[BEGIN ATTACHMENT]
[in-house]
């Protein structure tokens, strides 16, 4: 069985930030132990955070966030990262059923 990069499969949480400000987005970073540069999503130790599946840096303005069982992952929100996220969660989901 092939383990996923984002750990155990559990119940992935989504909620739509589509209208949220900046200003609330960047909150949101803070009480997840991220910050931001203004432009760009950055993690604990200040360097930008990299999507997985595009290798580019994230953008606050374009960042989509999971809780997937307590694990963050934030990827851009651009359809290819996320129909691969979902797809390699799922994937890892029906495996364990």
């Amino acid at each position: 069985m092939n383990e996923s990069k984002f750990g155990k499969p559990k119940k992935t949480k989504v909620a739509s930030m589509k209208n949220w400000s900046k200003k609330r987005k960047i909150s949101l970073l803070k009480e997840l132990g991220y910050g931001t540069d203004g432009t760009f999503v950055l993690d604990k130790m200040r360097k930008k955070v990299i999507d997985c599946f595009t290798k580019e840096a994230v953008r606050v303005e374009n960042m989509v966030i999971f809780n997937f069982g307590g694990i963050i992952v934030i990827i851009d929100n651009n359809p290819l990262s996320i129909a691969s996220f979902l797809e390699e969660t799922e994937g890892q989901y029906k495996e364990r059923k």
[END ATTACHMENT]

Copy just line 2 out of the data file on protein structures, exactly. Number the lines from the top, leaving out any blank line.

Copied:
């Protein structure tokens, strides 16, 4: 069985930030132990955070966030990262059923 990069499969949480400000987005970073540069999503130790599946840096303005069982992952929100996220969660989901 092939383990996923984002750990155990559990119940992935989504909620739509589509209208949220900046200003609330960047909150949101803070009480997840991220910050931001203004432009760009950055993690604990200040360097930008990299999507997985595009290798580019994230953008606050374009960042989509999971809780997937307590694990963050934030990827851009651009359809290819996320129909691969979902797809390699799922994937890892029906495996364990």